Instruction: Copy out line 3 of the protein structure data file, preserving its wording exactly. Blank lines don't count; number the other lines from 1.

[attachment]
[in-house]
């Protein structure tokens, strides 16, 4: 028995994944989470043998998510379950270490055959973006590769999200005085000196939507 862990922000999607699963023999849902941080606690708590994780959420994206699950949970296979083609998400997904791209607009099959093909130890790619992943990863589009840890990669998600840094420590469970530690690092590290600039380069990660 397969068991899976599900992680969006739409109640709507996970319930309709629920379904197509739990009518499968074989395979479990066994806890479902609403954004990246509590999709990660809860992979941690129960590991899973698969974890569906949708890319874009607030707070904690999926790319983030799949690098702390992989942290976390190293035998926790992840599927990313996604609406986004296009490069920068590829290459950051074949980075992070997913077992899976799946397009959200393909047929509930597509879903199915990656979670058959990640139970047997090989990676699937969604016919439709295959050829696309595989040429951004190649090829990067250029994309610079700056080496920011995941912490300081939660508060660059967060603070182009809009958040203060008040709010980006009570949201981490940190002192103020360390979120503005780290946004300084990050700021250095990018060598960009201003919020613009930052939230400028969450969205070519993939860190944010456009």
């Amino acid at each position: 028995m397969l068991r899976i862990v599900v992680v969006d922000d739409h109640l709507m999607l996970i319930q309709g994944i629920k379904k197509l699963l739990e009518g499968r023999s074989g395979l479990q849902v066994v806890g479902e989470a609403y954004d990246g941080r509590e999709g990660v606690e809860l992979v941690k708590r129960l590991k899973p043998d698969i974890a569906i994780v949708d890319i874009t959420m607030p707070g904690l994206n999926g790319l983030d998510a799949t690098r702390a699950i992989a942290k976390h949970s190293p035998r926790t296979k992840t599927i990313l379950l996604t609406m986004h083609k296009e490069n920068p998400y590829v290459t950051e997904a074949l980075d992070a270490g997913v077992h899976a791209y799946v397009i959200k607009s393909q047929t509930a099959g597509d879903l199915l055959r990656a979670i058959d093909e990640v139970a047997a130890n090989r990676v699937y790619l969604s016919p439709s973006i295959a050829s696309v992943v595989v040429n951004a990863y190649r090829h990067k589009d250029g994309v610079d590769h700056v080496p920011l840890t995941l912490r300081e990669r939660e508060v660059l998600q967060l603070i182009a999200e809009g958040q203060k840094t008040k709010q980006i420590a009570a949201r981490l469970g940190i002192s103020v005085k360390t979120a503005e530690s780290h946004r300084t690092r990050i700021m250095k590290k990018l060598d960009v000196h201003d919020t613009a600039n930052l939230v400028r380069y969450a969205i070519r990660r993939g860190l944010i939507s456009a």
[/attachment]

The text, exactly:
């Amino acid at each position: 028995m397969l068991r899976i862990v599900v992680v969006d922000d739409h109640l709507m999607l996970i319930q309709g994944i629920k379904k197509l699963l739990e009518g499968r023999s074989g395979l479990q849902v066994v806890g479902e989470a609403y954004d990246g941080r509590e999709g990660v606690e809860l992979v941690k708590r129960l590991k899973p043998d698969i974890a569906i994780v949708d890319i874009t959420m607030p707070g904690l994206n999926g790319l983030d998510a799949t690098r702390a699950i992989a942290k976390h949970s190293p035998r926790t296979k992840t599927i990313l379950l996604t609406m986004h083609k296009e490069n920068p998400y590829v290459t950051e997904a074949l980075d992070a270490g997913v077992h899976a791209y799946v397009i959200k607009s393909q047929t509930a099959g597509d879903l199915l055959r990656a979670i058959d093909e990640v139970a047997a130890n090989r990676v699937y790619l969604s016919p439709s973006i295959a050829s696309v992943v595989v040429n951004a990863y190649r090829h990067k589009d250029g994309v610079d590769h700056v080496p920011l840890t995941l912490r300081e990669r939660e508060v660059l998600q967060l603070i182009a999200e809009g958040q203060k840094t008040k709010q980006i420590a009570a949201r981490l469970g940190i002192s103020v005085k360390t979120a503005e530690s780290h946004r300084t690092r990050i700021m250095k590290k990018l060598d960009v000196h201003d919020t613009a600039n930052l939230v400028r380069y969450a969205i070519r990660r993939g860190l944010i939507s456009a």